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Dispatches from the Treehouse: I Hope Your Parents Are Proud photo

When it’s getting down to it, you have your friends and you have your enemies and you have the fucking Astros and Yankees. And Mark.


Game 122: Athletics and Astros, Thursday, August 15, 7:07 p.m. first pitch

This is the start of the deep playoff push, when baseball stops being just baseball, only a little bit and in all the best ways. Now, we’re watching the scoreboard, checking on the Indians, the Rays, the Twins. Today, we get to the stadium and the massive third-and-a-half deck, nicknamed Mount Davis for former Raiders owner and all around venomous skin-sack Al Davis who built it, blotting out the beautiful view of the Oakland hills, has been cleared of its protective covering. This hasn’t happened in years. In a week, the Athletics are hosting the Giants and are expecting a sellout. A sellout. In Oakland. Things are happening.

In the sixth inning, I go for last beers at the bar near our regular spot, put down a twenty, pull out my Access badge, and wait for change. The bartender turns to me empty-handed. “I have the discount. These are only five dollars each.” I say with the overwhelming assurance of someone who can’t believe what’s happening.  

“Sorry,” he says. “I didn’t see your pass in time.”

“Well here it is.”

“It’s too late.”

“I’m sorry?”

“Yeah, there’s nothing I can do.”

“Sir, this is my twenty-second game this season. This has never happened,” I say with the indignation of someone who’s been here for every game since the move from Kansas City in 1968.

“Oh well,” he shrugs.

If there’s one thing I hate, if there’s one thing that flips my switch, it’s an unearned, dickish shrug. I smile. At this point in the ridiculously cheap season, the cost is immaterial. Two games from now, our adored regular bartender will make the same mistake and correct it in fifteen seconds. I am also missing a precious half-inning against a division rival in a playoff push. None of this matters. Mark doesn’t know how quickly the game can change. I ask, “What’s your name?”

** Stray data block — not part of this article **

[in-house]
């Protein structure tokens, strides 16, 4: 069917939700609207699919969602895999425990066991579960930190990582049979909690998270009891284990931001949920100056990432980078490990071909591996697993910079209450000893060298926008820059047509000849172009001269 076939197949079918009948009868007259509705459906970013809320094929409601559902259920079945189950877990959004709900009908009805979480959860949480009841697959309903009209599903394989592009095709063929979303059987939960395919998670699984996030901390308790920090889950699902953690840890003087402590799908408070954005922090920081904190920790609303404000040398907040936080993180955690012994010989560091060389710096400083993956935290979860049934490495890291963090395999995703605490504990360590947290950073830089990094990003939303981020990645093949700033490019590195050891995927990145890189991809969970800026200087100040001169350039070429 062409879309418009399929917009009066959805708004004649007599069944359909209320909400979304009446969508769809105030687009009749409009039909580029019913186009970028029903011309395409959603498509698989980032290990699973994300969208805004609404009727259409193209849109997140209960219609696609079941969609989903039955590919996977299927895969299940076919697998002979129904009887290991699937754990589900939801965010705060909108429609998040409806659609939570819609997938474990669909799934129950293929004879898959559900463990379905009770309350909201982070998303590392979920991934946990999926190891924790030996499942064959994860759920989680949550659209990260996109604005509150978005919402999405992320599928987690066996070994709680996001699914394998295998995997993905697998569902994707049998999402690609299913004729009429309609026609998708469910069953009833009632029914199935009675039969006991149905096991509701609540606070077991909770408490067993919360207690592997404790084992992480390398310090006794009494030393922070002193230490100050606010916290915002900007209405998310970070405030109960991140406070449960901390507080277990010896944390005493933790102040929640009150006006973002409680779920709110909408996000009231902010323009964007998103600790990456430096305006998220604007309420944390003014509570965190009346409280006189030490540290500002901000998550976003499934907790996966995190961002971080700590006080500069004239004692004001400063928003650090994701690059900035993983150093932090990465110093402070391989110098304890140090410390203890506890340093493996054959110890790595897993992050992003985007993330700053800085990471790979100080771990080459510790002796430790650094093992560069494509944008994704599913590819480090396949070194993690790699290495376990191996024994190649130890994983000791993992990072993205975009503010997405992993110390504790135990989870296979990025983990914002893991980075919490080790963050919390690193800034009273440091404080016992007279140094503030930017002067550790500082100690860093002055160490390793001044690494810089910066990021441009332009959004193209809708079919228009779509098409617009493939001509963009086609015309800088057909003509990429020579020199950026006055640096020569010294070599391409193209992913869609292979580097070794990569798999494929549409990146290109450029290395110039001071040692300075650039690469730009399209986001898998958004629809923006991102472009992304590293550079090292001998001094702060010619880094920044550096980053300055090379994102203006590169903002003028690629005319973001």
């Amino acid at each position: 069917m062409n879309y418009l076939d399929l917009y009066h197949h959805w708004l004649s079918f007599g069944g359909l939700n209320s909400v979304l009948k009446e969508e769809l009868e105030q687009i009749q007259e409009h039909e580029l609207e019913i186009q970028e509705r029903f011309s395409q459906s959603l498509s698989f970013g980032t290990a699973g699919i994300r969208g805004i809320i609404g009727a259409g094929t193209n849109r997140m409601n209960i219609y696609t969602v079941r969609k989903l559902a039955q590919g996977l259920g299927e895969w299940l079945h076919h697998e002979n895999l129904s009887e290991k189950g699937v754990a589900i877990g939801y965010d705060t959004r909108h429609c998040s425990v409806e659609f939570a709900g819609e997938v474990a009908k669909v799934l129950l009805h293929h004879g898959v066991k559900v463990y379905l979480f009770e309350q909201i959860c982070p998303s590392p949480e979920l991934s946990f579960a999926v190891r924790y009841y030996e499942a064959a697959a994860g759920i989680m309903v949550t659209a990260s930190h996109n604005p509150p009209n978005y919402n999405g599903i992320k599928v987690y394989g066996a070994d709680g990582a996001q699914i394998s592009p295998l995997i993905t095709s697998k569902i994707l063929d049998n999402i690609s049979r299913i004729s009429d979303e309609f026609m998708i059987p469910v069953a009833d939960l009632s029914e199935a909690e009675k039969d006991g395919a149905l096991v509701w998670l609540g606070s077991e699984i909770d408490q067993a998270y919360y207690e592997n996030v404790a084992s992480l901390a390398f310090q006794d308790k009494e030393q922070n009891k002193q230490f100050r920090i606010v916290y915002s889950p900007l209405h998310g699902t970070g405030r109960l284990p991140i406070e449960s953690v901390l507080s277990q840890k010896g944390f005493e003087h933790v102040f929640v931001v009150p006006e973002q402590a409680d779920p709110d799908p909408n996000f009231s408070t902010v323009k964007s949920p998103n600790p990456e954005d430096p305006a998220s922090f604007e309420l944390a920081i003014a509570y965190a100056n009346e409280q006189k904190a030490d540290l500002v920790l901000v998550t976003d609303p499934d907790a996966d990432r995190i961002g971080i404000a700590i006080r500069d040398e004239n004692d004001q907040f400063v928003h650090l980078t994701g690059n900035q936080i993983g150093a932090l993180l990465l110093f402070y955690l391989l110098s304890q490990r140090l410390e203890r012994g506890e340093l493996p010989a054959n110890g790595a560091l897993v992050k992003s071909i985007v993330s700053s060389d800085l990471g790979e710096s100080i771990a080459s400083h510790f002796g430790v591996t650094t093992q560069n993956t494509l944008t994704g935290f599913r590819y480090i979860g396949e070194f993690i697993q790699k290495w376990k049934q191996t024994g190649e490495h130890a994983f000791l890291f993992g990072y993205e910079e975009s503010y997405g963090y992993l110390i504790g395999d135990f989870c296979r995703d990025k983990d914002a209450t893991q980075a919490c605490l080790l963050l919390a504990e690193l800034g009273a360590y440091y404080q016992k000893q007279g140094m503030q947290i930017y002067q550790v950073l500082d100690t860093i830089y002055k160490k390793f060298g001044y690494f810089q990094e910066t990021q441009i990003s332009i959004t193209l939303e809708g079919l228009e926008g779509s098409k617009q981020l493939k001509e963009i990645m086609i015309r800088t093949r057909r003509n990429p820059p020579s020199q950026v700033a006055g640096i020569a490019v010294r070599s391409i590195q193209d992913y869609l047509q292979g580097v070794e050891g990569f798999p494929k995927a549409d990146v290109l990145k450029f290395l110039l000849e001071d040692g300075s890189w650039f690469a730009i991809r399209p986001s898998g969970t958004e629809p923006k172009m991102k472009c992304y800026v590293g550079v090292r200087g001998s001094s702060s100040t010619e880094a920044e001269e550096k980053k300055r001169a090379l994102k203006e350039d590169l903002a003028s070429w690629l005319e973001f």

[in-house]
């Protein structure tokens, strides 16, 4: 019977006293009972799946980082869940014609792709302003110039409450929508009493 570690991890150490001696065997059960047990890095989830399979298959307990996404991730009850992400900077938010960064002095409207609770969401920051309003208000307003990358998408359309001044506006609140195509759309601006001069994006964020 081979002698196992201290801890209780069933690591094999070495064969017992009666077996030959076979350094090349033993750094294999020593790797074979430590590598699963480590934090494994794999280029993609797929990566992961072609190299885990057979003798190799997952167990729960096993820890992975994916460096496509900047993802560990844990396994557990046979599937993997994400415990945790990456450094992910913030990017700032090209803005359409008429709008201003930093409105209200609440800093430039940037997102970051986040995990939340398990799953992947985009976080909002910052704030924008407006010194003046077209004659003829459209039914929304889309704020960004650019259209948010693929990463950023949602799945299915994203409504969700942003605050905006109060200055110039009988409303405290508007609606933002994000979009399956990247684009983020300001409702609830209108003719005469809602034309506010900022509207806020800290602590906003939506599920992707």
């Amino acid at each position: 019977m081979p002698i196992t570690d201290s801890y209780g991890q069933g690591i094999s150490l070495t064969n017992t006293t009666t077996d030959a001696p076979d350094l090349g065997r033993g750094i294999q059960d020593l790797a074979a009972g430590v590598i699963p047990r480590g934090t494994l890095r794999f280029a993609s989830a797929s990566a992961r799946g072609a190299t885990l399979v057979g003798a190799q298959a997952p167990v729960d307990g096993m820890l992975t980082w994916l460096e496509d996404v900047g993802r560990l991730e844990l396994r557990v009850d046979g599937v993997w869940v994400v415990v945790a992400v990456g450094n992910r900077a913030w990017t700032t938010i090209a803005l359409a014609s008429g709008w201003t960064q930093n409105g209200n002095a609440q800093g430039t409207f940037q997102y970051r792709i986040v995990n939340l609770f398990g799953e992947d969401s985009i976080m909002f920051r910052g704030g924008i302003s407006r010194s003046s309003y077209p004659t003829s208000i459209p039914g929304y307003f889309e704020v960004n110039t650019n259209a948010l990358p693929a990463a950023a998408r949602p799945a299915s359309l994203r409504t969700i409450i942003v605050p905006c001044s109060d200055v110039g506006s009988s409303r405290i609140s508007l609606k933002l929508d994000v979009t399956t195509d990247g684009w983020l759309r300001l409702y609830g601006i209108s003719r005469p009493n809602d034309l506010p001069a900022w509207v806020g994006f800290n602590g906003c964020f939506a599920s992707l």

On schoolyard autopilot, Mark echoes, “I hope your parents are proud of YOU!”

I wonder if they are. I think they are. Maybe they are. In this moment, they are probably not. “Oh very good, Mark.”

Tim has arrived just in time. “Ohhhhh dear,” he says. Like a coach trying to do everything he can to get between his ejected player and the umpire, sweat-and-spit, hat brim-to-brim close without making physical contact, Tim tries to usher me away.

Mark, to his characteristic discredit, stammers and looks down at his hands, which finally reminds him where he is. “Yeah, you get out of my bar!”

“Your bar?” I definitely do not yell. “I’ve never seen you here before.”

Tim is almost chest-bumping me out. Because we are professionals, we manage this without spilling any beer. A roar goes up in the crowd that is definitely for me and my struggle for justice.

“Nice going, Mark! Great work, Mark!” I say with absolutely no sarcasm, not waving my badge in his face. “See you around, Mark!”

We get back to our seats and Tim is beaming.

“I really showed him,” I say. “Fucking Mark.”

We have not seen Mark for the rest of the season, confirming my steadfast belief that he was either a criminal masquerading as an employee or an employee who was immediately fired once his conduct towards an Access Member and celebrated Hobart columnist was discovered.